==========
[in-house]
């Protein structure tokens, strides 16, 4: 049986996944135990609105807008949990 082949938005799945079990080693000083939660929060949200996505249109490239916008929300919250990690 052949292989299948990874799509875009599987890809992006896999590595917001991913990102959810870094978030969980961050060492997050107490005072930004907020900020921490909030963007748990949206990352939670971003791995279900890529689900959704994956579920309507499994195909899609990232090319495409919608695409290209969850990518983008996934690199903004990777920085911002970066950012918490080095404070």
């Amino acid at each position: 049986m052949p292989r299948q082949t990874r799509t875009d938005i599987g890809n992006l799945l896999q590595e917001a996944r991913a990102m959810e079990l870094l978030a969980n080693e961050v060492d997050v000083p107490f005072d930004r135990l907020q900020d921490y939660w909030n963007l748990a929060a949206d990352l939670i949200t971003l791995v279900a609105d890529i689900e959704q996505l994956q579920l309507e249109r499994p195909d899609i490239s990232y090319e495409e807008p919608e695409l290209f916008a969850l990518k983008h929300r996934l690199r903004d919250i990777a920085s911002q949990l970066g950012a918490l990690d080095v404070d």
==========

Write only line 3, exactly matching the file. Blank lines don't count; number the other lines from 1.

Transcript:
């Amino acid at each position: 049986m052949p292989r299948q082949t990874r799509t875009d938005i599987g890809n992006l799945l896999q590595e917001a996944r991913a990102m959810e079990l870094l978030a969980n080693e961050v060492d997050v000083p107490f005072d930004r135990l907020q900020d921490y939660w909030n963007l748990a929060a949206d990352l939670i949200t971003l791995v279900a609105d890529i689900e959704q996505l994956q579920l309507e249109r499994p195909d899609i490239s990232y090319e495409e807008p919608e695409l290209f916008a969850l990518k983008h929300r996934l690199r903004d919250i990777a920085s911002q949990l970066g950012a918490l990690d080095v404070d």